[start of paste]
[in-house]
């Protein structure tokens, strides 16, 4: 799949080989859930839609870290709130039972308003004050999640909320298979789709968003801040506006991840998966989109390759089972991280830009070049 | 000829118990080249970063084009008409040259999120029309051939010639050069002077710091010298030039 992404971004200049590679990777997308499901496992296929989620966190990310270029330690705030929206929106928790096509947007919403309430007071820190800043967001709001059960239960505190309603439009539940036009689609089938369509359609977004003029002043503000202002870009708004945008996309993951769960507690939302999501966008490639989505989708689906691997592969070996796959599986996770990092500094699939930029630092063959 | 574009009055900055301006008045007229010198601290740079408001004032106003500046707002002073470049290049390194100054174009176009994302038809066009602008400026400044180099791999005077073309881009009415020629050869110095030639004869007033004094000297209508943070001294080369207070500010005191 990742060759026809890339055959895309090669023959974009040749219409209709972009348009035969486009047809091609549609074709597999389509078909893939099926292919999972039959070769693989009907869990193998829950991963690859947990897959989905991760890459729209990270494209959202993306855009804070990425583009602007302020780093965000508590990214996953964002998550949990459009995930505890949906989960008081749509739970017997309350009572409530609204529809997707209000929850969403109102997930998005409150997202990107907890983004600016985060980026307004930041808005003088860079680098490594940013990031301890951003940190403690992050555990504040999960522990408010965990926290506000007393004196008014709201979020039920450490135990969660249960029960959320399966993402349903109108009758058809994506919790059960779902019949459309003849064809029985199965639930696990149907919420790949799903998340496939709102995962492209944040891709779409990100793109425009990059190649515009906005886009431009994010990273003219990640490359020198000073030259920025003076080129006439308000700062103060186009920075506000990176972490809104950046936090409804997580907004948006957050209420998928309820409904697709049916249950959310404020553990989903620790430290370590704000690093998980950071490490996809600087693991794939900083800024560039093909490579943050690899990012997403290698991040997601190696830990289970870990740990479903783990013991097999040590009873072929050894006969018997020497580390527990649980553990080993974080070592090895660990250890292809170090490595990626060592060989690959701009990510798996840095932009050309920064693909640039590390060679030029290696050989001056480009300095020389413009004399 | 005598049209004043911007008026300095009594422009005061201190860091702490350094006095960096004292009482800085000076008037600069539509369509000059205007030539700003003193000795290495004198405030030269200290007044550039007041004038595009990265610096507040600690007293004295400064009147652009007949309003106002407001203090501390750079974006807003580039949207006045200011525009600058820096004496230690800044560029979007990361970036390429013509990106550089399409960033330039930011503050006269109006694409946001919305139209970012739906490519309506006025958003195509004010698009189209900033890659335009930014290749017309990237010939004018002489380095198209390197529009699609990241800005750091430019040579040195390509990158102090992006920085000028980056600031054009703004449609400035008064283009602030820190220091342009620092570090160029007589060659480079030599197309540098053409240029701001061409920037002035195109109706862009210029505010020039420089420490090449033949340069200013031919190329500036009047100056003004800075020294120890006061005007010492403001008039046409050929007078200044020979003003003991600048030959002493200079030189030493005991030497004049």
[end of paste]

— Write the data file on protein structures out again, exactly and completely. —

[in-house]
């Protein structure tokens, strides 16, 4: 799949080989859930839609870290709130039972308003004050999640909320298979789709968003801040506006991840998966989109390759089972991280830009070049 | 000829118990080249970063084009008409040259999120029309051939010639050069002077710091010298030039 992404971004200049590679990777997308499901496992296929989620966190990310270029330690705030929206929106928790096509947007919403309430007071820190800043967001709001059960239960505190309603439009539940036009689609089938369509359609977004003029002043503000202002870009708004945008996309993951769960507690939302999501966008490639989505989708689906691997592969070996796959599986996770990092500094699939930029630092063959 | 574009009055900055301006008045007229010198601290740079408001004032106003500046707002002073470049290049390194100054174009176009994302038809066009602008400026400044180099791999005077073309881009009415020629050869110095030639004869007033004094000297209508943070001294080369207070500010005191 990742060759026809890339055959895309090669023959974009040749219409209709972009348009035969486009047809091609549609074709597999389509078909893939099926292919999972039959070769693989009907869990193998829950991963690859947990897959989905991760890459729209990270494209959202993306855009804070990425583009602007302020780093965000508590990214996953964002998550949990459009995930505890949906989960008081749509739970017997309350009572409530609204529809997707209000929850969403109102997930998005409150997202990107907890983004600016985060980026307004930041808005003088860079680098490594940013990031301890951003940190403690992050555990504040999960522990408010965990926290506000007393004196008014709201979020039920450490135990969660249960029960959320399966993402349903109108009758058809994506919790059960779902019949459309003849064809029985199965639930696990149907919420790949799903998340496939709102995962492209944040891709779409990100793109425009990059190649515009906005886009431009994010990273003219990640490359020198000073030259920025003076080129006439308000700062103060186009920075506000990176972490809104950046936090409804997580907004948006957050209420998928309820409904697709049916249950959310404020553990989903620790430290370590704000690093998980950071490490996809600087693991794939900083800024560039093909490579943050690899990012997403290698991040997601190696830990289970870990740990479903783990013991097999040590009873072929050894006969018997020497580390527990649980553990080993974080070592090895660990250890292809170090490595990626060592060989690959701009990510798996840095932009050309920064693909640039590390060679030029290696050989001056480009300095020389413009004399 | 005598049209004043911007008026300095009594422009005061201190860091702490350094006095960096004292009482800085000076008037600069539509369509000059205007030539700003003193000795290495004198405030030269200290007044550039007041004038595009990265610096507040600690007293004295400064009147652009007949309003106002407001203090501390750079974006807003580039949207006045200011525009600058820096004496230690800044560029979007990361970036390429013509990106550089399409960033330039930011503050006269109006694409946001919305139209970012739906490519309506006025958003195509004010698009189209900033890659335009930014290749017309990237010939004018002489380095198209390197529009699609990241800005750091430019040579040195390509990158102090992006920085000028980056600031054009703004449609400035008064283009602030820190220091342009620092570090160029007589060659480079030599197309540098053409240029701001061409920037002035195109109706862009210029505010020039420089420490090449033949340069200013031919190329500036009047100056003004800075020294120890006061005007010492403001008039046409050929007078200044020979003003003991600048030959002493200079030189030493005991030497004049």